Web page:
Stock market updates and economic news for August 3, 2022

Credit…Ahmed Jadallah / Reuters

The oil producer group known as OPEC Plus approved a small increase in production on Wednesday, just over two weeks after President Biden visited Crown Prince Mohammed bin Salman of Saudi Arabia to ask for assurances that the group would take action to cool the oil markets.

The Organization of the Petroleum Exporting Countries and its allies have said they will increase production by 100,000 barrels per day in September, far less than the nearly 650,000 barrels per day the group decided to add in July and August. OPEC Plus has now increased production to more or less prepandemic levels, but global oil supply is still low and high energy prices have helped to skyrocket inflation around the world.

Politically, the paltry increase in production – less than a tenth of 1% of world oil demand, the smallest increase in record – would appear to be an affront to Mr. Biden, who traveled to Saudi Arabia in search of a greater production by major oil producers in the Middle East to lower gasoline prices. Raad Alkadiri, Eurasia Group’s chief executive for energy and climate, said the increase was so small that it was actually meaningless.

“It’s a rounding error at best,” he said, similar to how Saudi Arabia wiped out the White House saying, “That’s it, we gave you 100,000 barrels a day. Now get off your back. ”He said the move would not ease prices, nor was it a sign of any immediate intention to supply more barrels to global markets.

Saudi Arabia’s decision not to further increase production was based on its own political and national security interests, not those of Washington, Alkadiri said. Saudi Arabia’s ability to significantly increase production is limited, she added, and “for the Saudis to play their role as an oil central bank, they need to make sure they have significant volumes they can carry in an emergency.”

US officials said they expect OPEC Plus, which has Russia as its co-chair, to increase production in the coming months. Ed Morse, Citigroup’s global commodity research leader, said Biden had likely gone to meet the crown prince realizing that Saudi Arabia, the de facto leader of OPEC, would not agree to any significant hike. of production.

The White House downplayed the significance of the meager increase, pointing to the largest production increase approved during the summer prior to the visit and noting that gas prices are already falling. Either way, Biden’s aides said, there were significant problems justifying the president’s trip to Saudi Arabia beyond energy.

“It was important to go,” said White House press officer Karine Jean-Pierre, pointing to a ceasefire in the long war in Yemen that has just been extended with Saudi support as an example. “We are saving thousands of lives, so that also counts. So we think the trip was definitely worth it. “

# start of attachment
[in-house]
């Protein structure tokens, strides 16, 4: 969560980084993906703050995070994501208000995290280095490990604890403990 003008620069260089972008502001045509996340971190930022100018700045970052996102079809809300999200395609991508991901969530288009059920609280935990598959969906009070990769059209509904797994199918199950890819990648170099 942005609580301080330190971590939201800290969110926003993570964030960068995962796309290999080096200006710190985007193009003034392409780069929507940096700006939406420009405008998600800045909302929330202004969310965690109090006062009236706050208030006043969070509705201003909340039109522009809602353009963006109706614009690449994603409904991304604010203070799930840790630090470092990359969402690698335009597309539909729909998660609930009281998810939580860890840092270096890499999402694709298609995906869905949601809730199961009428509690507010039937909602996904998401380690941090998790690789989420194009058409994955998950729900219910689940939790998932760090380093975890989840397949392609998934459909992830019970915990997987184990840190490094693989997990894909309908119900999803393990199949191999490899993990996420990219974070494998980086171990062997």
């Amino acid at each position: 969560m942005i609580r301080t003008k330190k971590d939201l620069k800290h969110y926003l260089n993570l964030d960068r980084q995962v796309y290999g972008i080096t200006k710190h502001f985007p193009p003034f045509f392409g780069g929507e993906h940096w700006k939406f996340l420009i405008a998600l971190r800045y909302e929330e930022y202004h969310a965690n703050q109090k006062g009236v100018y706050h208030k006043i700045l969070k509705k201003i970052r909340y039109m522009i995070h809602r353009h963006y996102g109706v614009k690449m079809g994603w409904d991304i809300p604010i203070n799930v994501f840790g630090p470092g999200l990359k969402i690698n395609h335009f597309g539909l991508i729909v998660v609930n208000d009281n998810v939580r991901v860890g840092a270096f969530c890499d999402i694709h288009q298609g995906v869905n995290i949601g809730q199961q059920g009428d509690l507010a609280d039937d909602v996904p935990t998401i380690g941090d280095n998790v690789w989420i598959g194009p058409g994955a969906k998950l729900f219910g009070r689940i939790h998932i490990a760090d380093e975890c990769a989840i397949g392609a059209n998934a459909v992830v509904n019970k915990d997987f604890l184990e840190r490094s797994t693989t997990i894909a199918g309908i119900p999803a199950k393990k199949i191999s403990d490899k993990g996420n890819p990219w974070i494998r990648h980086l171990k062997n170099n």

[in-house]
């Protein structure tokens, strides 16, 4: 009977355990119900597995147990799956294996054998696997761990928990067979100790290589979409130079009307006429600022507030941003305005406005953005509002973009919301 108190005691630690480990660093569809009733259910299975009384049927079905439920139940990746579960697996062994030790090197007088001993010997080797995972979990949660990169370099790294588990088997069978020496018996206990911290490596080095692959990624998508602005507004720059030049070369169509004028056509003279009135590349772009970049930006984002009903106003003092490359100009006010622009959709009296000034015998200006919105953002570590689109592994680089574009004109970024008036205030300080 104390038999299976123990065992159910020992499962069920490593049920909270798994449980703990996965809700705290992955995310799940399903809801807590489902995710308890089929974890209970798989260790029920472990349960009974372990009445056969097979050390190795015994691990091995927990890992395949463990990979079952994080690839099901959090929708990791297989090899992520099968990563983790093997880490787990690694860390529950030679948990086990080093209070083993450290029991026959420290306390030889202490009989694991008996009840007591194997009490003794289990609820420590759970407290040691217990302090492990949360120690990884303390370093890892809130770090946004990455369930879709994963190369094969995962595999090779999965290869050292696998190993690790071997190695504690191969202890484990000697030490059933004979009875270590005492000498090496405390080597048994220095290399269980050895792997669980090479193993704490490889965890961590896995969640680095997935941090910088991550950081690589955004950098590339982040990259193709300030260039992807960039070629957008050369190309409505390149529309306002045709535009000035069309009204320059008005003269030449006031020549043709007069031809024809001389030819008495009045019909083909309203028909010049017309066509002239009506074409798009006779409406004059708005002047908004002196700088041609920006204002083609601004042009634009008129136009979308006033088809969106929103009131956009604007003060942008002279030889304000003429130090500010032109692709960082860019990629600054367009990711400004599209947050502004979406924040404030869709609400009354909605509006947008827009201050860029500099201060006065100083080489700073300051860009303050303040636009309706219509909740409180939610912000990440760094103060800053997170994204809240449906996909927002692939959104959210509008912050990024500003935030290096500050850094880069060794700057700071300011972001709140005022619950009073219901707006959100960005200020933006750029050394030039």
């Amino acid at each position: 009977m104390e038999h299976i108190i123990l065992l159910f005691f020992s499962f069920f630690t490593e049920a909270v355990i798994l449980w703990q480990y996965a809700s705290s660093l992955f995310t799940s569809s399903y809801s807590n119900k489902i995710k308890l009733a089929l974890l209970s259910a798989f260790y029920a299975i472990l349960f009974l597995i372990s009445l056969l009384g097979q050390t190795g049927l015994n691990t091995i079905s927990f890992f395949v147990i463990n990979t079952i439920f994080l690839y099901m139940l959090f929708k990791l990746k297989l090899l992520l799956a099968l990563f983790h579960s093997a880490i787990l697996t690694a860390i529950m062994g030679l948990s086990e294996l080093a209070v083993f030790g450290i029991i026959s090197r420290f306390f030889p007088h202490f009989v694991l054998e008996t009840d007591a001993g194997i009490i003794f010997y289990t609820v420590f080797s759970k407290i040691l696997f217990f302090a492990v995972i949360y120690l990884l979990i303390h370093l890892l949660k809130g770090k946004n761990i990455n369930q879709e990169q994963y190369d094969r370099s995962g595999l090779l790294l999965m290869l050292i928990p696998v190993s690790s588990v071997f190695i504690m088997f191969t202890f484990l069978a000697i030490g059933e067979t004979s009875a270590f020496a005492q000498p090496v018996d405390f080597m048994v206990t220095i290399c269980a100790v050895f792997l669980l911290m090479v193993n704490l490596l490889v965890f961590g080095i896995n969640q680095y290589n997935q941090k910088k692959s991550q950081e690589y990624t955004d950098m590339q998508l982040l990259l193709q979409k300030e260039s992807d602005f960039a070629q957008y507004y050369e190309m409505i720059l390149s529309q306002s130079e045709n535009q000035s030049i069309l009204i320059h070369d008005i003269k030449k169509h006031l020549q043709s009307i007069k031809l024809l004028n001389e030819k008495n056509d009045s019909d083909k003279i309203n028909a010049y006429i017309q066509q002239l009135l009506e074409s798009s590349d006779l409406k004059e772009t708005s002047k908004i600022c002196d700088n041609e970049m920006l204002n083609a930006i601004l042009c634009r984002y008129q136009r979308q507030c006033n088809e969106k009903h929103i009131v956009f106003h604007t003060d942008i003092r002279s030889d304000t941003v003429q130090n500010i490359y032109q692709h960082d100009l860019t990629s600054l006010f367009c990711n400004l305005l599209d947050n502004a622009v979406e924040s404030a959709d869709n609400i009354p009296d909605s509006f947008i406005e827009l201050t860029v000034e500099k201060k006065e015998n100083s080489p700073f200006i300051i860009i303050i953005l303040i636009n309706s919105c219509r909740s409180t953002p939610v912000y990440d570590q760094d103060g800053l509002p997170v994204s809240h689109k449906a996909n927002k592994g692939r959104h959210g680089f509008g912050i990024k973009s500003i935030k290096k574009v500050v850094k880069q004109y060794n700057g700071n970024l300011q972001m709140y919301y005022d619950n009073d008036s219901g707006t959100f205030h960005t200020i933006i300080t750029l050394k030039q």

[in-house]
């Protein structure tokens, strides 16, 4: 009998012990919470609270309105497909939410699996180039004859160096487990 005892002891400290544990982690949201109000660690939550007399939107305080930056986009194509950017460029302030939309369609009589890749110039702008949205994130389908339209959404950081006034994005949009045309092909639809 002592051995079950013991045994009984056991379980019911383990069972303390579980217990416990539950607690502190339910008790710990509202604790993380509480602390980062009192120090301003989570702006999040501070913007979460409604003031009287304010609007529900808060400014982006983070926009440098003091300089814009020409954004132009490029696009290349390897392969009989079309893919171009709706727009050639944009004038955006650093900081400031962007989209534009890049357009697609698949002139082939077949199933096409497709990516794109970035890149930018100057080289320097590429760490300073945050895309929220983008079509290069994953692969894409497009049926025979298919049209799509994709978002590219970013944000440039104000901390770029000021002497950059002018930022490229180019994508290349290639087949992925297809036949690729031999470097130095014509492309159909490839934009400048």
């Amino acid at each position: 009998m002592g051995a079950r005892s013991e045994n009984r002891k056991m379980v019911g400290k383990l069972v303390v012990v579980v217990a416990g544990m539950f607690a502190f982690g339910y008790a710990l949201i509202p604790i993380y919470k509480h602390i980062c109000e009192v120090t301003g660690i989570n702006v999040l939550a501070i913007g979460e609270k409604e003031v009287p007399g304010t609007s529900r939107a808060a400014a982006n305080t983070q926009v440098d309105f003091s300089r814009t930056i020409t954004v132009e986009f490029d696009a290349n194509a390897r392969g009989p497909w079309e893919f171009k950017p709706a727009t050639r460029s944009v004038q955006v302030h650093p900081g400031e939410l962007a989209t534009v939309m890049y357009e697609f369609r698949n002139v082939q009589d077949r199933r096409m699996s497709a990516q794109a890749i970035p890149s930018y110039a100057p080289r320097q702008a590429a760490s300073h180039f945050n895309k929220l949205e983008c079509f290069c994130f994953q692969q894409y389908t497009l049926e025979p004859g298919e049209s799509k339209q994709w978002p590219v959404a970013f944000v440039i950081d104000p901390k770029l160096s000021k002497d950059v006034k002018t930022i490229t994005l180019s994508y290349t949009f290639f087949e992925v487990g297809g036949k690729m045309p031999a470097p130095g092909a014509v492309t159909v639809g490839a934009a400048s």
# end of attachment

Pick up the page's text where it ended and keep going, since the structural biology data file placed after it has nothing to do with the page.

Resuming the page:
Oil prices rose immediately after the announcement, but subsequently fell by more than 3%. Oil prices have fallen from recent highs but remain high, supported by sanctions on the Russian economy due to the invasion of Ukraine. Brent crude, the international benchmark, was around $ 97 a barrel and West Texas Intermediate, the US benchmark, was around $ 90. A year ago, oil was trading between $ 60 and $ 70 a barrel.

Analysts said concerns about weaker energy demand, as economic growth slowed and central banks raised interest rates to fight inflation, may also have deterred the cartel from significantly increasing production.

Damien Courvalin, head of energy research at Goldman Sachs, said the decision reflects significant uncertainty about the state of the oil market, including the risk of a recession and lower demand from China.

“Is this an environment where you would like to do a lot more?” He said. “From their point of view, it’s a justifiable and cautious approach.” He also cited the risks of falling production from Russia, Libya and Iraq.

The move also reflected limits on the group’s ability to deliver more production, analysts said. Many of its 23 members already lack production targets due to a lack of investment in production capacity. OPEC Plus said in a statement that the availability of spare capacity is “severely limited” due to chronic underinvestment in the oil sector.

It is not yet clear what effect Western sanctions will have on Russian oil production, said Caroline Bain, chief commodity economist at Capital Economics. Production could decline significantly in the next year, not only because Russia struggles to find buyers for its crude oil, but also due to a lack of access to Western technology, spare parts or financing in some cases.

But the increase in production by OPEC and its allies in the coming months, combined with lower demand due to a looming recession in Europe and a slowdown in the United States, would help bring prices down, Ms. Bain said. .

“Not only do we have lower growth on the horizon, but we also have high inflation, which will consume disposable income and give people less money to spend on discretionary goods and travel,” he said. “If you are a family of four, maybe you won’t go for a trip to the beach because it will cost so much.”

Peter Baker contributed reportage.

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